Citation. 472 F.2d 261, 1972 U.S. App. 6575
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Brief Fact Summary.
Defendant, Eric Hall, appealed his conviction for contempt for violating an ex parte court order that prohibited Defendant from going near a school.
Synopsis of Rule of Law.
A court has the inherent power to issue an interim ex parte order against an unidentifiable group of people to protect the court’s ability to render a judgment.
The district court ordered a predominantly white school and a predominantly African-American school to realign the students to promote desegregation. Many students, as well as other people in the affected communities, were upset with the judgment, and there were various incidents of civil disobedience. To promote a peaceful environment for the students, the district court issued an ex parte order to prevent outsiders from causing trouble around the schools. Defendant was named as one of the parties named in the order, but he never was a party to any of the prior court proceedings. On the mixed advice of counsel, Defendant went near the school for the purpose of challenging the court order, and was arrested. He was sentenced to sixty days in jail for contempt. Defendant challenges the conviction because he was never a party to the prior suits, and per Fed. R. Civ. P. 65(d) the order was not binding on him.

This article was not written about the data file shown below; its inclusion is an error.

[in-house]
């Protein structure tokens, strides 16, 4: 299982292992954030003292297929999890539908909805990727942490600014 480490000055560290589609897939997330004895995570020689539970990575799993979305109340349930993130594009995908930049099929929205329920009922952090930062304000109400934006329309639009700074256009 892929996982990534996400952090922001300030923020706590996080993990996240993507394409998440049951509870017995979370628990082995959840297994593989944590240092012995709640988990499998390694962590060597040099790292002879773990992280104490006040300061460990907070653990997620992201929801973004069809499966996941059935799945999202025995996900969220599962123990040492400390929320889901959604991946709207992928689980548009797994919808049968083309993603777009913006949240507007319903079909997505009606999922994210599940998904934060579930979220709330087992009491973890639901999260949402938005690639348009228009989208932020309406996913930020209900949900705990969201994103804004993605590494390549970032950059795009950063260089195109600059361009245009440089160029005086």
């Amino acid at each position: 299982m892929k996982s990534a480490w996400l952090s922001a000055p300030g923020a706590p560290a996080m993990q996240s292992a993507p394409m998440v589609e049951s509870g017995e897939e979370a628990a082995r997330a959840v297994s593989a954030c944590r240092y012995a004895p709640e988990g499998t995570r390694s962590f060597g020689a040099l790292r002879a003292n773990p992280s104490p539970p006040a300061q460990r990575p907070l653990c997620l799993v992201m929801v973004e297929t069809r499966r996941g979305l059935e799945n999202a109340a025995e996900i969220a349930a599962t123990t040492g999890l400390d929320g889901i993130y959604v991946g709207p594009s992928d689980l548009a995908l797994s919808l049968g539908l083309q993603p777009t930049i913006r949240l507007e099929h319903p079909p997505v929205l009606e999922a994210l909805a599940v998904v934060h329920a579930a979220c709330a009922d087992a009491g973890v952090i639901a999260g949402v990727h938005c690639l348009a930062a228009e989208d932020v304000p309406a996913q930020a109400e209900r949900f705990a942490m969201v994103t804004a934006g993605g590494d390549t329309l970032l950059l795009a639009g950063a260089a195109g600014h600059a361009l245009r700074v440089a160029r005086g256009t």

The issue is whether Defendant, as a nonparty to prior proceedings, was bound by an ex parte court order.
The court affirmed Defendant’s conviction. The court said that courts need to have the power to render a binding judgment, and that includes binding any parties that may affect property within that jurisdiction. The district court issued an in rem injunction to prevent other parties from interfering with the rights of the parties involved, and this concept was backed by precedent cited by Defendant. The court noted that Rule 65(d) was written to embody this principle and should not be read too literally or it would never allow in rem injunctions.
Defendant had notice, but he argued that as a nonparty that he could not be held in contempt. To hold that an order would be limited to only parties of an action can make them nearly useless in cases such as the one at issue.